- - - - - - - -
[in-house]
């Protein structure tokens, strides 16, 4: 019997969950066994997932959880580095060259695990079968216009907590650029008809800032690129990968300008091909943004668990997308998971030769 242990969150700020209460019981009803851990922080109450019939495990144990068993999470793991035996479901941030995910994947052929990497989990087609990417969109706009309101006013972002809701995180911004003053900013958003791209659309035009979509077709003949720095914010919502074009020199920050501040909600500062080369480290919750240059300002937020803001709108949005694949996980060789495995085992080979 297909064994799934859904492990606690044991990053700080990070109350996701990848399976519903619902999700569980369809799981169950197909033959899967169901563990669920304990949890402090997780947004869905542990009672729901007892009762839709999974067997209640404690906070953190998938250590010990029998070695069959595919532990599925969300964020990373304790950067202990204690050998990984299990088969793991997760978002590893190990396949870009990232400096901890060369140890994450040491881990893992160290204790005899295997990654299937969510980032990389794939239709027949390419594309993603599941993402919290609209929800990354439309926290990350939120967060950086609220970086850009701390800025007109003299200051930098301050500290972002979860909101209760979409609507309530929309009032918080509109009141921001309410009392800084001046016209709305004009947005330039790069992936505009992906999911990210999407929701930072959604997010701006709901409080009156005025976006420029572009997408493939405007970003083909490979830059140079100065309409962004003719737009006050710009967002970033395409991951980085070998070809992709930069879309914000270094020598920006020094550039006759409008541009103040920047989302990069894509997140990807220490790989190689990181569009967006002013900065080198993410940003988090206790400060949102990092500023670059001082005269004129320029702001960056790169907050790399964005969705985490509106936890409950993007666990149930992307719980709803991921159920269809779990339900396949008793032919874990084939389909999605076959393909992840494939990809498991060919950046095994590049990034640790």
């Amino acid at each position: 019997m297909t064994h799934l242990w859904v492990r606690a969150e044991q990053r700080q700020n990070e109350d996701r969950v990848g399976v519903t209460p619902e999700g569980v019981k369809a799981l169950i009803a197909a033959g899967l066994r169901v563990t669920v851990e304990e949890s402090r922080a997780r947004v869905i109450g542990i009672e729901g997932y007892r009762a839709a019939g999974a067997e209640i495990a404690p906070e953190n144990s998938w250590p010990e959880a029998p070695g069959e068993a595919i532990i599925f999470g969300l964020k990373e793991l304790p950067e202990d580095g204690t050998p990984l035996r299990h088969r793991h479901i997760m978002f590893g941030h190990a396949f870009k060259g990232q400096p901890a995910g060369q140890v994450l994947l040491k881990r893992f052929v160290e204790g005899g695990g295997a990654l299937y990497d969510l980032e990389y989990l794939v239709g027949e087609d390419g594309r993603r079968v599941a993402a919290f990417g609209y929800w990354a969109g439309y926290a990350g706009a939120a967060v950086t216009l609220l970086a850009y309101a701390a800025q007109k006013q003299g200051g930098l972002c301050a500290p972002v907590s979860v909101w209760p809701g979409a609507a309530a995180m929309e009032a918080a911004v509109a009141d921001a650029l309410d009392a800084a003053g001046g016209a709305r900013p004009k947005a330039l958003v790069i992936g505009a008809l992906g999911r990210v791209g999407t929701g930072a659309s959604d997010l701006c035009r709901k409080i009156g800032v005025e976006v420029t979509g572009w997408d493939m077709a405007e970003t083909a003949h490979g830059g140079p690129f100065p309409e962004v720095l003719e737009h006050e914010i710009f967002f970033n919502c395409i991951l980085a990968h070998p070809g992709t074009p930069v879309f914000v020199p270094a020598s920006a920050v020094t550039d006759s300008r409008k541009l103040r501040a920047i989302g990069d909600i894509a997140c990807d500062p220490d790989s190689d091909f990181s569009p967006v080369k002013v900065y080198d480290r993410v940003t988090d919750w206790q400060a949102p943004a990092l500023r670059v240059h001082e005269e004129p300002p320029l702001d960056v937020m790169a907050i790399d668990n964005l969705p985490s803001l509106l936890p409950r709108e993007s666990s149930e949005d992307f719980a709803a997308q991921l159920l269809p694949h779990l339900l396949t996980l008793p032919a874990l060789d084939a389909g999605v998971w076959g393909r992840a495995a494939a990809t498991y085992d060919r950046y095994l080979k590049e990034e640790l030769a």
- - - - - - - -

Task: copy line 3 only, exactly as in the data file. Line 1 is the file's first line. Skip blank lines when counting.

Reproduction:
């Amino acid at each position: 019997m297909t064994h799934l242990w859904v492990r606690a969150e044991q990053r700080q700020n990070e109350d996701r969950v990848g399976v519903t209460p619902e999700g569980v019981k369809a799981l169950i009803a197909a033959g899967l066994r169901v563990t669920v851990e304990e949890s402090r922080a997780r947004v869905i109450g542990i009672e729901g997932y007892r009762a839709a019939g999974a067997e209640i495990a404690p906070e953190n144990s998938w250590p010990e959880a029998p070695g069959e068993a595919i532990i599925f999470g969300l964020k990373e793991l304790p950067e202990d580095g204690t050998p990984l035996r299990h088969r793991h479901i997760m978002f590893g941030h190990a396949f870009k060259g990232q400096p901890a995910g060369q140890v994450l994947l040491k881990r893992f052929v160290e204790g005899g695990g295997a990654l299937y990497d969510l980032e990389y989990l794939v239709g027949e087609d390419g594309r993603r079968v599941a993402a919290f990417g609209y929800w990354a969109g439309y926290a990350g706009a939120a967060v950086t216009l609220l970086a850009y309101a701390a800025q007109k006013q003299g200051g930098l972002c301050a500290p972002v907590s979860v909101w209760p809701g979409a609507a309530a995180m929309e009032a918080a911004v509109a009141d921001a650029l309410d009392a800084a003053g001046g016209a709305r900013p004009k947005a330039l958003v790069i992936g505009a008809l992906g999911r990210v791209g999407t929701g930072a659309s959604d997010l701006c035009r709901k409080i009156g800032v005025e976006v420029t979509g572009w997408d493939m077709a405007e970003t083909a003949h490979g830059g140079p690129f100065p309409e962004v720095l003719e737009h006050e914010i710009f967002f970033n919502c395409i991951l980085a990968h070998p070809g992709t074009p930069v879309f914000v020199p270094a020598s920006a920050v020094t550039d006759s300008r409008k541009l103040r501040a920047i989302g990069d909600i894509a997140c990807d500062p220490d790989s190689d091909f990181s569009p967006v080369k002013v900065y080198d480290r993410v940003t988090d919750w206790q400060a949102p943004a990092l500023r670059v240059h001082e005269e004129p300002p320029l702001d960056v937020m790169a907050i790399d668990n964005l969705p985490s803001l509106l936890p409950r709108e993007s666990s149930e949005d992307f719980a709803a997308q991921l159920l269809p694949h779990l339900l396949t996980l008793p032919a874990l060789d084939a389909g999605v998971w076959g393909r992840a495995a494939a990809t498991y085992d060919r950046y095994l080979k590049e990034e640790l030769a």